On February 25, 1649, three rabbis convened a trial against God Almighty, creator of Heaven and Earth. Although the defendant’s problematic behavior was nothing new, the decision to bring him at last before the bar was sparked by a fresh atrocity—a pogrom in which every Jew in the town of Shamgorod, save two, had been slain.
The trial was a fantasy, imagined by Nobel Laureate Elie Wiesel for his 1979 play The Trial of God. But like Arthur Miller’s allegory on McCarthyism in The Crucible, Wiesel’s 17th-century pogrom was anchored in a more recent horror—the Holocaust, of which Wiesel was the sole survivor in his immediate family.
Wiesel was justified in feeling that a God who claimed to be both all-loving and all-powerful had a lot to answer for.
It wasn’t the first or last fictional depiction of God on trial. The Grand Inquisitor in The Brothers Karamazov interrogates and banishes Jesus; in two different films, an Australian fisherman and a Gujarati atheist sue God when their insurance companies refuse to pay for the loss of a boat/shop due to an act of God; and in the 14th-century tract Consolatio peccatorum, seu Processus Luciferi contra Jesum Christum, Lucifer sues Christ for trespassing in Hell after his crucifixion.
There have also been several real-world suits against God, with plaintiffs including a lawyer’s secretary whose house was struck by lightning, a Nebraska state senator and atheist who sought “a permanent injunction ordering God to cease certain harmful activities and the making of terroristic threats”; a convicted murderer in Romania who pursued a breach of contract suit against God for failing to protect him from the Devil despite his baptism (the contract); and an Indian lawyer who sued Rama for abusing his wife, Sita.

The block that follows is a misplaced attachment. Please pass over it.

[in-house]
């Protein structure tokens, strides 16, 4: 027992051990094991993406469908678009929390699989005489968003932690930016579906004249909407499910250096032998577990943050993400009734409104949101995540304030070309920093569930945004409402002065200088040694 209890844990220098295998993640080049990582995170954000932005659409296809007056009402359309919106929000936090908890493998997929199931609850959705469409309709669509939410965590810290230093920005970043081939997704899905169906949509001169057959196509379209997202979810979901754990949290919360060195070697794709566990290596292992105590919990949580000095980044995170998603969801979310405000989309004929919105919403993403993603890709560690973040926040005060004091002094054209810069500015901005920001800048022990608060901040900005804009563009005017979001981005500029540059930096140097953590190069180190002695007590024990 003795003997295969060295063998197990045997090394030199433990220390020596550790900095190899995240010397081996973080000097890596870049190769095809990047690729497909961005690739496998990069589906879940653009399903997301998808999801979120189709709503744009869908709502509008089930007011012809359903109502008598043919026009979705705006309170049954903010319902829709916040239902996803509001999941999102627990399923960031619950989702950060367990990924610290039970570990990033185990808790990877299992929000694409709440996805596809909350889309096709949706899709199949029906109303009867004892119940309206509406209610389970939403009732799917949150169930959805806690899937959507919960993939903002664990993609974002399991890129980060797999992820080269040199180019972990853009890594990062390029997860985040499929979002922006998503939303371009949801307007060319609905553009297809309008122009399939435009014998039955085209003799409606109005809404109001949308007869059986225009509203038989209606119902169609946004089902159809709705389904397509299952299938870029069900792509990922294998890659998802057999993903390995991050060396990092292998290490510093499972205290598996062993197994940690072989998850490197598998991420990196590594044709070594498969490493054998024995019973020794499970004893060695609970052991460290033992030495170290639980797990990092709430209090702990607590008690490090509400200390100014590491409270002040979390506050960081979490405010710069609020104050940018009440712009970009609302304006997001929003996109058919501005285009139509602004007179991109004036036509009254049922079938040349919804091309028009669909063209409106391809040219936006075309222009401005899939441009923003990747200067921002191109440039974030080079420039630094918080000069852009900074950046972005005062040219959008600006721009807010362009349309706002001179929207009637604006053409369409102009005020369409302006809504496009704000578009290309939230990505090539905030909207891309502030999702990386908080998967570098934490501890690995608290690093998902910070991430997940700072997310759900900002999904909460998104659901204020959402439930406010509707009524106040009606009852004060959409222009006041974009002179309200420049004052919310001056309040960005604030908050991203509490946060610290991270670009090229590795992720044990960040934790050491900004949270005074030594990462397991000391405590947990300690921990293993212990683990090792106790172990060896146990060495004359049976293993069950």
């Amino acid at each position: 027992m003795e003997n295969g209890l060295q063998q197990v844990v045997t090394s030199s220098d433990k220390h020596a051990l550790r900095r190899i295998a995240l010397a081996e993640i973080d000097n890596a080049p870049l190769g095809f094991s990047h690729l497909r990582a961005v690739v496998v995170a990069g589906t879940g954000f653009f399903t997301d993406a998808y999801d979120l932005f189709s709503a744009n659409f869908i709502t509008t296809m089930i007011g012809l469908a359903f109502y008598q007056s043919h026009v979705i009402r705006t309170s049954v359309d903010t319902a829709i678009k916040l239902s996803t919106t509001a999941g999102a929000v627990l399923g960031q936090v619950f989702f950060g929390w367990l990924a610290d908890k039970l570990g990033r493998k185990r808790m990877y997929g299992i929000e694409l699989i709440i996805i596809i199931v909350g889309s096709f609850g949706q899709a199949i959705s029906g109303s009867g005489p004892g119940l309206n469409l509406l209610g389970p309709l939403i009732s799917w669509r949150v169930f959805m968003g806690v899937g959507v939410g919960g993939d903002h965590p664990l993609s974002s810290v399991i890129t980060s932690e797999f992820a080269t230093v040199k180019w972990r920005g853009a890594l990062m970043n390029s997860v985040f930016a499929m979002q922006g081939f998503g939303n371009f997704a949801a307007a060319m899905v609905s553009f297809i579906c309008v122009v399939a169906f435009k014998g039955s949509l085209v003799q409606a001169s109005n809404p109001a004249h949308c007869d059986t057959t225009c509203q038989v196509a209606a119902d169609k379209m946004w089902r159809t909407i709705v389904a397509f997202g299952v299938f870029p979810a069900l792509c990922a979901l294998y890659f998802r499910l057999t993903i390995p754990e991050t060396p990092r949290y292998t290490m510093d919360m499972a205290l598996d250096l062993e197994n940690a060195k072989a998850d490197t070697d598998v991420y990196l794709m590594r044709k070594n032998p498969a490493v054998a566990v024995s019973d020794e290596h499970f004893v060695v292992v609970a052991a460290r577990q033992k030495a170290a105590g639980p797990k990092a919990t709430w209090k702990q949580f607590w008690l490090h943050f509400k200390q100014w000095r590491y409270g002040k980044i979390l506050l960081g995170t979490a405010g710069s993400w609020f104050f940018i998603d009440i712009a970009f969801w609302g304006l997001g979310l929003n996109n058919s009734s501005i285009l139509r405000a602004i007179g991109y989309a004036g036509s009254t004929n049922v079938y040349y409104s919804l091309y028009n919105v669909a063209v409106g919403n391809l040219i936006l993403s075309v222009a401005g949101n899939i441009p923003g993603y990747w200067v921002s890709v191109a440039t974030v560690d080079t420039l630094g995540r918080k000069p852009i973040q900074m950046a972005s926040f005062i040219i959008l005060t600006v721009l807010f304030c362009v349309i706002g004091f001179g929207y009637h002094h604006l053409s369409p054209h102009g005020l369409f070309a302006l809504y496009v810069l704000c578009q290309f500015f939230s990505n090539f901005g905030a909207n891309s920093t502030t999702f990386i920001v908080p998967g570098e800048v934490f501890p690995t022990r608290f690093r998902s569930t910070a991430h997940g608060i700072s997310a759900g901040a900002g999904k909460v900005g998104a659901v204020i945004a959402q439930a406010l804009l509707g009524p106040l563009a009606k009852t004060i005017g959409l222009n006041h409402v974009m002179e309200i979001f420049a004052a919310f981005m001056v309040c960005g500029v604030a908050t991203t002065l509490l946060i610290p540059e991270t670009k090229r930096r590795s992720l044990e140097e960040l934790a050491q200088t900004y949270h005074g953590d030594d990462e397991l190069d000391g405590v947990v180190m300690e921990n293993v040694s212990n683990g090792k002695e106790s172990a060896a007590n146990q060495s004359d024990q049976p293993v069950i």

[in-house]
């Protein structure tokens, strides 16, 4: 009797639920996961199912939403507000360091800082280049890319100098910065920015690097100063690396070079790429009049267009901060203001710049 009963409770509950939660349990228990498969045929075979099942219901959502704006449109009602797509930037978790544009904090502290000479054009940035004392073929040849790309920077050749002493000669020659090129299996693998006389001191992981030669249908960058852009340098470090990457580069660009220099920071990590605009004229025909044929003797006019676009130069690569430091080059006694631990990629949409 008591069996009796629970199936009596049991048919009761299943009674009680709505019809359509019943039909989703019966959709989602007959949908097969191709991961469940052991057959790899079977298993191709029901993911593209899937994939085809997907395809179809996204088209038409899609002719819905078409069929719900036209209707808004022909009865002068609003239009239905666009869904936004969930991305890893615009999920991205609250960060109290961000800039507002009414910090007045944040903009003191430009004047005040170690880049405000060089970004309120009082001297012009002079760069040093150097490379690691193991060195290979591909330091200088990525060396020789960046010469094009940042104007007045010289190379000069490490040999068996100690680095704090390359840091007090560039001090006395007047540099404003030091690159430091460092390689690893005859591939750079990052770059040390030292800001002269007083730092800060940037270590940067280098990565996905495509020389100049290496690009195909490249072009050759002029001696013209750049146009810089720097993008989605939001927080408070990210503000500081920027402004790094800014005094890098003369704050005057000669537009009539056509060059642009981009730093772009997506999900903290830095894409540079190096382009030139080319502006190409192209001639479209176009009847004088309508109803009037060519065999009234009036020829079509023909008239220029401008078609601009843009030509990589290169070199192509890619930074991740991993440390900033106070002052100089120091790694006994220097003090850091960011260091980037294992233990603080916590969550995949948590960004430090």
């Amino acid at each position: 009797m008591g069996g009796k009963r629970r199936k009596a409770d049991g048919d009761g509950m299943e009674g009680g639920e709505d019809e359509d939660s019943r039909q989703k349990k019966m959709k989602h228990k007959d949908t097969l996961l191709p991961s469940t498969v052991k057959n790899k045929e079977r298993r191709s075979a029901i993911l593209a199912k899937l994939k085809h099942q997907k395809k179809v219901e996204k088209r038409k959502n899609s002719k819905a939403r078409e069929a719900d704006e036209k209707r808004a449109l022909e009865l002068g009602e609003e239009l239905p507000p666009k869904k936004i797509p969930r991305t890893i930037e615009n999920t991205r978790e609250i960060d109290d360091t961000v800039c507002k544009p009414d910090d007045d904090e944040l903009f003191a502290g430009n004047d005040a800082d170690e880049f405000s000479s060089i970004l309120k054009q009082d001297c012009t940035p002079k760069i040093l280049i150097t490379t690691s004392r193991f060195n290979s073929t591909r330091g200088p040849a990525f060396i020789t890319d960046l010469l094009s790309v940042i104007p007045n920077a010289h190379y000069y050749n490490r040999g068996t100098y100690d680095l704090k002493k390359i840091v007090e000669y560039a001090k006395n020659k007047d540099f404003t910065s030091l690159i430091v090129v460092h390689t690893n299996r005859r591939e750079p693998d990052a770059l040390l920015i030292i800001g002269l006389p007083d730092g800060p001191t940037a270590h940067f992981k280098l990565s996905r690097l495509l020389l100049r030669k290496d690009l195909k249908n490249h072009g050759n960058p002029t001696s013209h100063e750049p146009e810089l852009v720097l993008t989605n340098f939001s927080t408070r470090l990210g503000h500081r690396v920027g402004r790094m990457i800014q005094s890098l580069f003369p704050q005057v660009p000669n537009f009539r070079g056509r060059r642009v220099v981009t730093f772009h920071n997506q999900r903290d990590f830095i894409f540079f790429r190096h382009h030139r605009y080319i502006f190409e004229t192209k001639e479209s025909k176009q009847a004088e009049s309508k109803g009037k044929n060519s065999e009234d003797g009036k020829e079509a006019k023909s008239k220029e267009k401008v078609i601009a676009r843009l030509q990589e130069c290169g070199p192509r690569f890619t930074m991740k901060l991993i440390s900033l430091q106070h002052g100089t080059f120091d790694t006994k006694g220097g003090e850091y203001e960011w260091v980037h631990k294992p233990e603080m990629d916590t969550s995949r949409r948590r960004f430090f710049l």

Although the fictional trials had varying outcomes, all of the real-world actions ended the same: it was judged impractical, or otherwise unthinkable, to hold the god in question to account for his actions or inactions.
But there’s another instructive difference between fact and fiction here. Fiction has the freedom to focus on the trial and the charges. The idea itself is allowed to play out for our consideration. But in actual cases, whenever an unimpeachable god is placed in the dock, the fury of his followers becomes the real story. Each of the actual plaintiffs above was the recipient of a torrent of abuse from the faithful for the very suggestion that their god might be criminally culpable for the mayhem in his wake. This is important: The charge itself doesn’t even enter into it. It’s the very idea of accountability that is unthinkable.
The current god in the dock
The criminal indictment of Donald Trump—the whole Trump saga, really—has less to do with him than with his followers, whose devotion not coincidentally mimics religious fervor. Like every other manmade god, he gave them something they yearned for. Whereas Jehovah conquered death, Trump conquered political correctness, “wokeness,” a world in which their dominance was under threat. It felt amazing to be liberated from that threat. They weren’t the crazy ones, he said—it was everyone else! And with their support, he (and he alone) would set things right again.
In return, like religious zealots, they’ve declared his culpability unthinkable. Putting him at risk puts that feeling at risk. No evidence, no matter how overwhelming, can dislodge their faith in him and in the vile wrongness of his persecutors.
Even if he is found guilty, nothing will change for the true believers because nothing can change. As Robert McAfee Brown said in his introduction to Wiesel’s Trial of God:
The trial lasted several nights. Witnesses were heard, evidence was gathered, conclusions were drawn, all of which issued finally in a unanimous verdict: the Lord God Almighty, Creator of Heaven and Earth, was found guilty of crimes against creation and humankind. And then, after what Wiesel describes as an “infinity of silence”, the Talmudic scholar looked at the sky and said “It’s time for evening prayers”, and the members of the tribunal recited Maariv, the evening service.
So it goes.
Special Counsel Jack Smith said, “We have one set of laws in this country, and they apply to everyone.” But in the compartmented heads of the faithful, that is simply unthinkable.